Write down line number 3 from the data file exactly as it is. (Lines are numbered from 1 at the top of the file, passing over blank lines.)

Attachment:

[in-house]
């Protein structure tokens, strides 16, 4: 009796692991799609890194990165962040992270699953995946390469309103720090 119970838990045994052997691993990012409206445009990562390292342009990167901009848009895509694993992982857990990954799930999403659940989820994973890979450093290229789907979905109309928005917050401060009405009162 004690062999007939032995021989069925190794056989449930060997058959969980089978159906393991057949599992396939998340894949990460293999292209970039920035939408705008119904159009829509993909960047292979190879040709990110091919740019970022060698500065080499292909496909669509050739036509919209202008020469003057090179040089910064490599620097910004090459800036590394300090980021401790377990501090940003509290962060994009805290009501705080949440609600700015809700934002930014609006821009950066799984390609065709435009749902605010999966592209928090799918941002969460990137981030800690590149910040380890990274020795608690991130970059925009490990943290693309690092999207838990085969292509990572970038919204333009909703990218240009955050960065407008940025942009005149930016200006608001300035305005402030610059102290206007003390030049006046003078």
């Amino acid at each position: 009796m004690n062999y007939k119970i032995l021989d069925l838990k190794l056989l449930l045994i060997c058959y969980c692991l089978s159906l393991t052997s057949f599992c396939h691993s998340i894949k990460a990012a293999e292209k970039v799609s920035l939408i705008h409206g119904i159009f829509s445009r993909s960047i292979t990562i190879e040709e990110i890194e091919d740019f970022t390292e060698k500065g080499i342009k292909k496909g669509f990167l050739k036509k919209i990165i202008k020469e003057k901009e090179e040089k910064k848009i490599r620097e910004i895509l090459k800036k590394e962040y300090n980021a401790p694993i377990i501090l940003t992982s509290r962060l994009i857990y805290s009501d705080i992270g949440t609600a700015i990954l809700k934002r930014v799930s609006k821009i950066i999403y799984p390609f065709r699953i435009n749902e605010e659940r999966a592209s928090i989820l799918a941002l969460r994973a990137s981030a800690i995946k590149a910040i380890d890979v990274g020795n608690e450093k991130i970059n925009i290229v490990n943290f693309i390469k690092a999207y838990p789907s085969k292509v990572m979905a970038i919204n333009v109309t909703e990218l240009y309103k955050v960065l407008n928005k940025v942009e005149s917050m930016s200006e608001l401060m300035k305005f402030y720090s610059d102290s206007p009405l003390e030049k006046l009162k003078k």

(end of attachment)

């Amino acid at each position: 009796m004690n062999y007939k119970i032995l021989d069925l838990k190794l056989l449930l045994i060997c058959y969980c692991l089978s159906l393991t052997s057949f599992c396939h691993s998340i894949k990460a990012a293999e292209k970039v799609s920035l939408i705008h409206g119904i159009f829509s445009r993909s960047i292979t990562i190879e040709e990110i890194e091919d740019f970022t390292e060698k500065g080499i342009k292909k496909g669509f990167l050739k036509k919209i990165i202008k020469e003057k901009e090179e040089k910064k848009i490599r620097e910004i895509l090459k800036k590394e962040y300090n980021a401790p694993i377990i501090l940003t992982s509290r962060l994009i857990y805290s009501d705080i992270g949440t609600a700015i990954l809700k934002r930014v799930s609006k821009i950066i999403y799984p390609f065709r699953i435009n749902e605010e659940r999966a592209s928090i989820l799918a941002l969460r994973a990137s981030a800690i995946k590149a910040i380890d890979v990274g020795n608690e450093k991130i970059n925009i290229v490990n943290f693309i390469k690092a999207y838990p789907s085969k292509v990572m979905a970038i919204n333009v109309t909703e990218l240009y309103k955050v960065l407008n928005k940025v942009e005149s917050m930016s200006e608001l401060m300035k305005f402030y720090s610059d102290s206007p009405l003390e030049k006046l009162k003078k």